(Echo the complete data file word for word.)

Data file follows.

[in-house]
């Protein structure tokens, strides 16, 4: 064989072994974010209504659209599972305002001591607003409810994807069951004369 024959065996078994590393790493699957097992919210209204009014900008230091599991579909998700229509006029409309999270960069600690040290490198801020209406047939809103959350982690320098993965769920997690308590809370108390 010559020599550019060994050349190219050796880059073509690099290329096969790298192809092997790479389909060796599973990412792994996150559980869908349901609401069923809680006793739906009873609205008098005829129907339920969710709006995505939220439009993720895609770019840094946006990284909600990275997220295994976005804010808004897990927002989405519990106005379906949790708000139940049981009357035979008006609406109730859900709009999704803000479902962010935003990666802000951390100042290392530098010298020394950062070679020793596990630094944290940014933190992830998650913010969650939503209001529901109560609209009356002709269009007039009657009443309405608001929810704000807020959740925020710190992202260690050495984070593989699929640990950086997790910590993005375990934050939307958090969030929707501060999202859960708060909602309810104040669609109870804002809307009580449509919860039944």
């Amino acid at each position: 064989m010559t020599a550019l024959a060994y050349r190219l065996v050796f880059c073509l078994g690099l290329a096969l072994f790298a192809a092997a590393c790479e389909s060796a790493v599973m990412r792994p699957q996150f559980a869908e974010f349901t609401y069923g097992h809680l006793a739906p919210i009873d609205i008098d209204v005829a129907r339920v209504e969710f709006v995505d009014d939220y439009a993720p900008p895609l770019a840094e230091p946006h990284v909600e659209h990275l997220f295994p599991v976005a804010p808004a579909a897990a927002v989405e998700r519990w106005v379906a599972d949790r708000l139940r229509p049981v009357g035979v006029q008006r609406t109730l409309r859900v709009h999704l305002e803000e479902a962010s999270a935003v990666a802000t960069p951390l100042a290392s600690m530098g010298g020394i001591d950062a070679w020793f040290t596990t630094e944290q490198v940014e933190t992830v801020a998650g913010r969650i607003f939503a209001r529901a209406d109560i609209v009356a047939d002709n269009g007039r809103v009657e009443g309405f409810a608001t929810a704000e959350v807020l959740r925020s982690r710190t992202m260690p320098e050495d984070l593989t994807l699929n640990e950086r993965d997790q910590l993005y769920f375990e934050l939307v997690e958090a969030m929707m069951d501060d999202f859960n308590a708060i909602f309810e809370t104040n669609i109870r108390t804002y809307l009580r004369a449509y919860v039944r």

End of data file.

[in-house]
């Protein structure tokens, strides 16, 4: 064989072994974010209504659209599972305002001591607003409810994807069951004369 024959065996078994590393790493699957097992919210209204009014900008230091599991579909998700229509006029409309999270960069600690040290490198801020209406047939809103959350982690320098993965769920997690308590809370108390 010559020599550019060994050349190219050796880059073509690099290329096969790298192809092997790479389909060796599973990412792994996150559980869908349901609401069923809680006793739906009873609205008098005829129907339920969710709006995505939220439009993720895609770019840094946006990284909600990275997220295994976005804010808004897990927002989405519990106005379906949790708000139940049981009357035979008006609406109730859900709009999704803000479902962010935003990666802000951390100042290392530098010298020394950062070679020793596990630094944290940014933190992830998650913010969650939503209001529901109560609209009356002709269009007039009657009443309405608001929810704000807020959740925020710190992202260690050495984070593989699929640990950086997790910590993005375990934050939307958090969030929707501060999202859960708060909602309810104040669609109870804002809307009580449509919860039944």
């Amino acid at each position: 064989m010559t020599a550019l024959a060994y050349r190219l065996v050796f880059c073509l078994g690099l290329a096969l072994f790298a192809a092997a590393c790479e389909s060796a790493v599973m990412r792994p699957q996150f559980a869908e974010f349901t609401y069923g097992h809680l006793a739906p919210i009873d609205i008098d209204v005829a129907r339920v209504e969710f709006v995505d009014d939220y439009a993720p900008p895609l770019a840094e230091p946006h990284v909600e659209h990275l997220f295994p599991v976005a804010p808004a579909a897990a927002v989405e998700r519990w106005v379906a599972d949790r708000l139940r229509p049981v009357g035979v006029q008006r609406t109730l409309r859900v709009h999704l305002e803000e479902a962010s999270a935003v990666a802000t960069p951390l100042a290392s600690m530098g010298g020394i001591d950062a070679w020793f040290t596990t630094e944290q490198v940014e933190t992830v801020a998650g913010r969650i607003f939503a209001r529901a209406d109560i609209v009356a047939d002709n269009g007039r809103v009657e009443g309405f409810a608001t929810a704000e959350v807020l959740r925020s982690r710190t992202m260690p320098e050495d984070l593989t994807l699929n640990e950086r993965d997790q910590l993005y769920f375990e934050l939307v997690e958090a969030m929707m069951d501060d999202f859960n308590a708060i909602f309810e809370t104040n669609i109870r108390t804002y809307l009580r004369a449509y919860v039944r």